Consequently, as our children grow, we must provide them with ample opportunities to make a difference. We must always remember that we serve as very significant models in this task. For instance, I frequently ask children what helping activities have they seen their parents involved with in the past few months. I would not want children to answer that their parents are out every evening engaged in different committees or other community activities since that would indicate that the parents spend little time with them. However, it is reassuring to hear children describe the involvement of their parents in at least one town or city committee or one charity or as a coach in a youth sport. I think it is sad when children cannot think of one example of their parents contributing to the community.

Another question I like to ask children is what activities have they and their families been involved with that have been of help to others. For the parents reading this column, how would your children answer that question? How would you hope they answered? I advocate parents taking even their young children to assist at a soup kitchen or accompany them as they deliver meals to the elderly or join them in Walks for Hunger, Walks for AIDS, or other charities. In my clinical practice I have seen many children and adolescents who had a history of not fulfilling responsibilities; yet, these same youth became increasingly responsible when they recognized that what they were doing made a contribution to others. It is little wonder that the most frequently cited positive memory of school was when a child was entrusted with the responsibility of helping others.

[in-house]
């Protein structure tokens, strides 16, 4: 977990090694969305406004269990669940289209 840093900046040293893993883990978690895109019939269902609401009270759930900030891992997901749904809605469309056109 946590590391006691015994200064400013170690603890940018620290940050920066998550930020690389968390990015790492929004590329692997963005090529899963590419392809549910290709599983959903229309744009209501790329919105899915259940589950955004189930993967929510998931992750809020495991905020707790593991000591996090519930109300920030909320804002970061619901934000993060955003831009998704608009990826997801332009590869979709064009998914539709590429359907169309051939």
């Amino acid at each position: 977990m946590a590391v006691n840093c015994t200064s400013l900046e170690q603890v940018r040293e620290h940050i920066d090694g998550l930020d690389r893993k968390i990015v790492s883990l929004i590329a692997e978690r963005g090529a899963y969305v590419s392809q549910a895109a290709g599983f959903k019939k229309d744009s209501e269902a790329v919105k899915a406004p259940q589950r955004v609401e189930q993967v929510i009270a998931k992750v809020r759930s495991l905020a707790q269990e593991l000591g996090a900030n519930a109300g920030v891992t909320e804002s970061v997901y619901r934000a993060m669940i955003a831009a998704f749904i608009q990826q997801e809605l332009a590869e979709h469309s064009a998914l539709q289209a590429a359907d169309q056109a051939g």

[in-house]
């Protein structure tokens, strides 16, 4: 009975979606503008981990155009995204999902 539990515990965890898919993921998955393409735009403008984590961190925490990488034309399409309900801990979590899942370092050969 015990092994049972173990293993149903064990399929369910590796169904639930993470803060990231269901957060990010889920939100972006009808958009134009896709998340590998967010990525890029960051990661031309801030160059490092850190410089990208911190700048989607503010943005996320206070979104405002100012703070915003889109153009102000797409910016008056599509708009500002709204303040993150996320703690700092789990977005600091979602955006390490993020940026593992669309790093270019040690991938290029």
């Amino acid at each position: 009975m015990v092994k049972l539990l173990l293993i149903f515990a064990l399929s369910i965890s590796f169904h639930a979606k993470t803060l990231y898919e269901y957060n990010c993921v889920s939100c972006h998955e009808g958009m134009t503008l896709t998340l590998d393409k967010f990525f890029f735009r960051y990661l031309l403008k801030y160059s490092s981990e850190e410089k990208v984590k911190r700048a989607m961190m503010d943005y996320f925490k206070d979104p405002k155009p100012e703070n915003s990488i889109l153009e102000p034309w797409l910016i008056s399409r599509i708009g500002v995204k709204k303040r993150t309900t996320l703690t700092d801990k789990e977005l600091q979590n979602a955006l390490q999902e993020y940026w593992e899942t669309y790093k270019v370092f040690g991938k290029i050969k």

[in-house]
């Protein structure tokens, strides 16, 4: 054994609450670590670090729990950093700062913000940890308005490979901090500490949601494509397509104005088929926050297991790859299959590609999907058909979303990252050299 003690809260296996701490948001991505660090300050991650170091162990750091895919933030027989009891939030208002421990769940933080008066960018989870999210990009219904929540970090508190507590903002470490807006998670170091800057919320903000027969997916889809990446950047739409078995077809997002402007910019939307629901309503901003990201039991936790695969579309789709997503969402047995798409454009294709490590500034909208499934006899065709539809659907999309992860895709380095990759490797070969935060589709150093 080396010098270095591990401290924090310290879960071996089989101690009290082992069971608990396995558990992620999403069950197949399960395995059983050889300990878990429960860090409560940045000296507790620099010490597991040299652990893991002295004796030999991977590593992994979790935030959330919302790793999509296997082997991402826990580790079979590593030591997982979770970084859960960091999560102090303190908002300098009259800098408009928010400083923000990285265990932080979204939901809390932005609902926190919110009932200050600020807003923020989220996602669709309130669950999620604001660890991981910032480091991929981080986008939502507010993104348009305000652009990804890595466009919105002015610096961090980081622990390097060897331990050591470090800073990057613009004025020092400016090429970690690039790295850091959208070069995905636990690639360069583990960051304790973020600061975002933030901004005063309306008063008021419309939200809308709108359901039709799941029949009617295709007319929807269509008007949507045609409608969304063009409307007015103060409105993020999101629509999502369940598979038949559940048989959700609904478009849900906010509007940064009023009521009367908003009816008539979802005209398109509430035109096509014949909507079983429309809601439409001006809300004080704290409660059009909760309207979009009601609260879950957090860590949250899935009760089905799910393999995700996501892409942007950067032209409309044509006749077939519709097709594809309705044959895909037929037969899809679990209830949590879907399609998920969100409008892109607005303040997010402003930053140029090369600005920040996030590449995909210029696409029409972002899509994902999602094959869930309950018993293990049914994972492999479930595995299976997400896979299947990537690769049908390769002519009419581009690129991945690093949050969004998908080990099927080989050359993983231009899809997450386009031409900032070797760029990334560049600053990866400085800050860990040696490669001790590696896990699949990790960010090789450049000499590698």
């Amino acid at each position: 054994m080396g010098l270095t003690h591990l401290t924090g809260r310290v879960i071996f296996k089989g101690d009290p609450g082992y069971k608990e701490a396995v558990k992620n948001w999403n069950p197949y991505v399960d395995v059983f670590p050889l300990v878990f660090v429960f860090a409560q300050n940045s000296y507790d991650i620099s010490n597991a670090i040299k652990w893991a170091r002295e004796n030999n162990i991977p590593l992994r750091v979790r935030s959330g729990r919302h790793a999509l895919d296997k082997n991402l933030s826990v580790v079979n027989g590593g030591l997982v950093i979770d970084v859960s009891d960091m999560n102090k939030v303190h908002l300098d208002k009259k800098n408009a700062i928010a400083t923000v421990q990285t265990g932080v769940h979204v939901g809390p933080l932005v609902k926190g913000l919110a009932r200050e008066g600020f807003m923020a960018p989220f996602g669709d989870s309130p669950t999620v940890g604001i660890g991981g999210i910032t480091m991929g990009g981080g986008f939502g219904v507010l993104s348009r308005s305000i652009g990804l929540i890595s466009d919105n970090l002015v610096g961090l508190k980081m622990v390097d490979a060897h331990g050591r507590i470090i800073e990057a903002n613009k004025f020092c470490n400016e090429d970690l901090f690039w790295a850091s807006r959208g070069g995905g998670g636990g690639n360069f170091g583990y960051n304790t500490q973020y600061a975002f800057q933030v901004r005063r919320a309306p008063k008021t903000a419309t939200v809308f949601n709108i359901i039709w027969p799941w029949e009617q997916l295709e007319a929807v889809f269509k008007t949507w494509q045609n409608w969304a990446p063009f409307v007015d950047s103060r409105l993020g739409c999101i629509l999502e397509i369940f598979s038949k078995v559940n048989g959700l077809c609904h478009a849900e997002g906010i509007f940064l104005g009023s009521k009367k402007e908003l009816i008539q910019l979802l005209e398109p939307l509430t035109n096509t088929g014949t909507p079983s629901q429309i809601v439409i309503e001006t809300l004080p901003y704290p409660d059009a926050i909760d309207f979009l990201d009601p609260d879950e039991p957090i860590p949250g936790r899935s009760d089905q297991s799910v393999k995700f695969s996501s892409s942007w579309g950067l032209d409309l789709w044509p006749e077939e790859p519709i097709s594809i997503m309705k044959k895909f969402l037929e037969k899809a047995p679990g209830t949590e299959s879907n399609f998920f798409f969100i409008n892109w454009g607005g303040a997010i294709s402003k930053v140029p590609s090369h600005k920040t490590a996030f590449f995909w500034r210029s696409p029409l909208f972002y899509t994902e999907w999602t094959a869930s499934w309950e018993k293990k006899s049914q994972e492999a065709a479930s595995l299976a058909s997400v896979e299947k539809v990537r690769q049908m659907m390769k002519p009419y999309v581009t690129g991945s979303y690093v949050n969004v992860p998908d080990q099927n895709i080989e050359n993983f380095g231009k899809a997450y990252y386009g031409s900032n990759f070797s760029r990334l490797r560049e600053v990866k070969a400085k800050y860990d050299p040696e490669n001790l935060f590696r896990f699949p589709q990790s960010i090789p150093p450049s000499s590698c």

In understanding how responsible our children truly are, I have found it useful to take a “helicopter view.” As parents, look at your children’s lives from a perspective that allows you to see where they have been, where they are at currently, and where you hope they go. Examine how responsible they are from this vantage point. What most parents discover is that the bed that is not made consistently or the trash that is not emptied consistently pales in comparison to the many responsibilities that our children do fulfill. From this helicopter view, one can also observe that there are certain activities that we should insure are part of our children’s lives since they are far more influential than others in reinforcing lifelong attitudes of responsibility, kindness, self-esteem, and motivation. They are activities in which our children learn the importance of giving of themselves to others, of knowing that because they are on this earth the world is a better place.

As you take this helicopter ride, ask yourself, “Am I providing opportunities for my children to be helpful and to learn that their actions make a positive difference in the lives of others?” This may be one of the most important questions you can ask in guiding you to raise responsible children.